Oh almost forgot– at every stage in the process the legislation can be “scored” by the Congressional Budget Office (CBO). The CBO is an independent office that provides economic data to Congress. When they score a bill or an amendment, it just means they’re estimating how much it’s going to cost.
An article over at Slate’s Explainer does an excellent job of ummm… explaining how the CBO calculated the cost of health care reform (it’s estimated at about $1 trillion). It’s worth reading the entire article to get the details, but basically the CBO uses two methods:
- Compare the proposed bill with similar legislation that has already been passed. For some bills this is easier than others. For example, Obama has proposed repealing Bush’s tax cuts on wealthy Americans– tax changes like that are well-documented, and the CBO could calculate very accurately how much money that would raise. But if a bill is really complicated or unprecedented, like health care reform, then it gets a lot harder to make a reliable estimate.
- Talking to experts. Some features of the health care bill are almost impossible to calculate- like how much money electronic health records or comparative effectiveness research might save- because they’re brand new, and because many of the details will be worked out after the bill is passed. On these issues, the CBO talks to an independent panel of advisers and then makes its best guess.
So, how good is the CBO’s estimate? Pretty bad. Bruce Vladeck (the administrator of Medicare and Medicaid under Bill Clinton) calls the CBO’s track record on health care reform “abysmal“:
Over the last two decades, the CBO has routinely overestimated the costs of expanded government health care benefits and underestimated the savings from program changes designed to reduce expenditures. Most recently, it overestimated the five-year cost of the Medicare prescription drug benefit by more than 35%. Even more dramatically, the CBO’s estimates of the Medicare savings from the Balanced Budget Act of 1997 underestimated the impact, on average, by a full 100%. That’s right: In the BBA’s first three years, Medicare spending fell fully twice as fast as the CBO had projected.
Also, the CBO tends to overestimate costs and underestimate savings. Timothy Jost, a Washington and Lee law professor outlines the reasons why in an article on Politico. It’s a little complicated, so we’ll break it down.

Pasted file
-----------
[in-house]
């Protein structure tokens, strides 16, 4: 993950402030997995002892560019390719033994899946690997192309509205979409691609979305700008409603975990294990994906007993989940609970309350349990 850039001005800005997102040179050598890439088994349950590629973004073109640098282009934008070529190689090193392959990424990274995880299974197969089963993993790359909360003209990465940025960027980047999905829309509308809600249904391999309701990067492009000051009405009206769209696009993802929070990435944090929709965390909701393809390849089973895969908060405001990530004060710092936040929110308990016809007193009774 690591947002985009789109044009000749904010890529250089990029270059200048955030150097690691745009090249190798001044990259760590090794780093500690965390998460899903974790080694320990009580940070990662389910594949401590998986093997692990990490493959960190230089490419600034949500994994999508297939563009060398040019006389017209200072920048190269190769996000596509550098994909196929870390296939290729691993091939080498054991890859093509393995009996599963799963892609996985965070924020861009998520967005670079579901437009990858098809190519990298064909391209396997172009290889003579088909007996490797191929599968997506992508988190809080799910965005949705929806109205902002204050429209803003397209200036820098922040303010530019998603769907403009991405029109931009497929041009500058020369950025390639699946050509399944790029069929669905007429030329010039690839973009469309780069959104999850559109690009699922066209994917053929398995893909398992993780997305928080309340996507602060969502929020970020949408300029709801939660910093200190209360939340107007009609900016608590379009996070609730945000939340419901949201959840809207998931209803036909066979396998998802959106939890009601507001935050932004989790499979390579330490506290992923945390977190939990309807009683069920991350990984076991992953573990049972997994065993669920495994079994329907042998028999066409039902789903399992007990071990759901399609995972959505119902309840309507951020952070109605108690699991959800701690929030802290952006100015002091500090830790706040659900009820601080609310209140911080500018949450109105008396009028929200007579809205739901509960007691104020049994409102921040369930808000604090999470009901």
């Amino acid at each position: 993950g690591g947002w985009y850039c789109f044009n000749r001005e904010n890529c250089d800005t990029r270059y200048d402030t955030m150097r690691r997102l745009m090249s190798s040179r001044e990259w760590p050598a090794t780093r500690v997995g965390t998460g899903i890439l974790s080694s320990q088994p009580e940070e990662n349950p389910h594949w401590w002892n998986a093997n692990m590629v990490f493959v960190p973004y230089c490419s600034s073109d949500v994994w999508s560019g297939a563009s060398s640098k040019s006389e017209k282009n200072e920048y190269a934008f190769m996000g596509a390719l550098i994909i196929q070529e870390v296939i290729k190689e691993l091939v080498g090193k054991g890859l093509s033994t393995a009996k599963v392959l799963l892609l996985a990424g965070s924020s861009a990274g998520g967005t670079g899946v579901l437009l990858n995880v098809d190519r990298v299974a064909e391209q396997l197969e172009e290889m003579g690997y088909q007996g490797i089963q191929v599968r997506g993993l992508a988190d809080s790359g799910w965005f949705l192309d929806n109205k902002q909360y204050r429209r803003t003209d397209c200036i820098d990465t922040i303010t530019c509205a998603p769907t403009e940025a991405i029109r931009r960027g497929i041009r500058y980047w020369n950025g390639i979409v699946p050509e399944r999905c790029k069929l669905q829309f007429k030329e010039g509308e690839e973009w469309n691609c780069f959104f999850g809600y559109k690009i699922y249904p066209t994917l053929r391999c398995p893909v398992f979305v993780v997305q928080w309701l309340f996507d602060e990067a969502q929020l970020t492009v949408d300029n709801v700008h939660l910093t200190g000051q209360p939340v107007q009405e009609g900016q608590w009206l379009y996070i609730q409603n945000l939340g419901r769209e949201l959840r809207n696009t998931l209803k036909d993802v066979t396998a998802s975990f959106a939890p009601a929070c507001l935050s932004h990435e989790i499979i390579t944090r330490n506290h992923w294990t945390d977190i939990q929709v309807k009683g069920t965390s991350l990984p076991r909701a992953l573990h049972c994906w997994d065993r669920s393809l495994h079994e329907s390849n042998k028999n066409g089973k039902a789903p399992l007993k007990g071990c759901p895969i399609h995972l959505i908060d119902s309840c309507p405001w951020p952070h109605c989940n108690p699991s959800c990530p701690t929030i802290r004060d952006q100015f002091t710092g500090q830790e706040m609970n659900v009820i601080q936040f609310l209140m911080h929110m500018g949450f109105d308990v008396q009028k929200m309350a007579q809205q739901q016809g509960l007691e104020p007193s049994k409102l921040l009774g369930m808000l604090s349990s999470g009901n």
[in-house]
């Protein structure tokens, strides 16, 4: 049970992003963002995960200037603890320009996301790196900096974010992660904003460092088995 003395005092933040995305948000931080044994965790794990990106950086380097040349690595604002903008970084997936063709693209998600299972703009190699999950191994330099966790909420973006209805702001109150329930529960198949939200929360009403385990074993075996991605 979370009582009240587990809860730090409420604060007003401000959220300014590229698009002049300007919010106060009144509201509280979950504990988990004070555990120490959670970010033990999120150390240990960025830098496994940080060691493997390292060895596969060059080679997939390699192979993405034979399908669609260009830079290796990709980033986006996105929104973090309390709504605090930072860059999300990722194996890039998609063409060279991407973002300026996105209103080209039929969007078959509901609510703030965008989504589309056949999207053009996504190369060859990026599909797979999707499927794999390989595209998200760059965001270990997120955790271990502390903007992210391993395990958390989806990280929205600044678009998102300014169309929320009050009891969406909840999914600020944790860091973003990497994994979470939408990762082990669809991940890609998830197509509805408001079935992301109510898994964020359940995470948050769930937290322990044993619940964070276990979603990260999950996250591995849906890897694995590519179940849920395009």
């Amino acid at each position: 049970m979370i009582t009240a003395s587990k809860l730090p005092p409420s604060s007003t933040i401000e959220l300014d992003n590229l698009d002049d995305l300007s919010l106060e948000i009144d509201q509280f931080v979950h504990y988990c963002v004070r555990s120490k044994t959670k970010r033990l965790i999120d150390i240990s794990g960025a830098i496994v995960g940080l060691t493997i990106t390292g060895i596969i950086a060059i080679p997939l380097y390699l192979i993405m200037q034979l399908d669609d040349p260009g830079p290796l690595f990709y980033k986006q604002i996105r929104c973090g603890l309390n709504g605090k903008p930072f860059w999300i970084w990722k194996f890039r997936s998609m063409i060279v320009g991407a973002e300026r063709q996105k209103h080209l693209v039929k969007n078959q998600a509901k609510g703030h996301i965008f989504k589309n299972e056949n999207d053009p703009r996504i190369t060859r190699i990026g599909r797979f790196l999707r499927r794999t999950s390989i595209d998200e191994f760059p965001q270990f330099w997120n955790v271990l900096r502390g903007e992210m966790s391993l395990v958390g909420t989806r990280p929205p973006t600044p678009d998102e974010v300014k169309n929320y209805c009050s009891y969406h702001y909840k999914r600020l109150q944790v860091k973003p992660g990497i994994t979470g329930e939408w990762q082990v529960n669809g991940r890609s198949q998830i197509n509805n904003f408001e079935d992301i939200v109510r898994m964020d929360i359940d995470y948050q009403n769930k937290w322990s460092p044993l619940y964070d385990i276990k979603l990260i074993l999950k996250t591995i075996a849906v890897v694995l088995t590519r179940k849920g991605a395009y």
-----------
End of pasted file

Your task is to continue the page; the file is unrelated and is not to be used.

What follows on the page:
Basically, figuring out the cost of health care reform is easy. Just multiply the number of people without insurance who would qualify for subsidies by the amount of the subsidy. Done, no sweat. But the health reform bill in Congress contains a lot of programs that should save money too: electronic records, research into making health care more efficient, a public plan, etc. However since many of these programs haven’t been tried by the government before, the CBO has to make its best guess to figure out how much money they’ll save. And like any good accountant, the CBO doesn’t want to overestimate how much money the government is saving, so it guesses conservatively.
But we never hear any of that in the media- we just get the number: $1 trillion over 10 years.
And it’s not just health care that the CBO has got wrong. In 2003, the CBO estimated that the Iraq War would cost between $85 billion and $200 billion over a ten year period. After just over six years, the Iraq war has already cost nearly $700 billion.
All of this isn’t to say that the CBO has a partisan agenda or is somehow incompetent. The CBO has to follow certain rules in scoring legislation, so in some ways its hands are tied. And they have to come up with some score for every bill, regardless of how much guesswork and speculation that might take. Vladeck perhaps puts it best, when he says,
“So, instead of treating CBO estimates like the Ten Commandments, we should treat them like the informed wild guesses they actually are.”
Hmmm… we kind of like that. Maybe it’s time to start calling CBO scores for health care reform WIG’s- Wild Informed Guesses.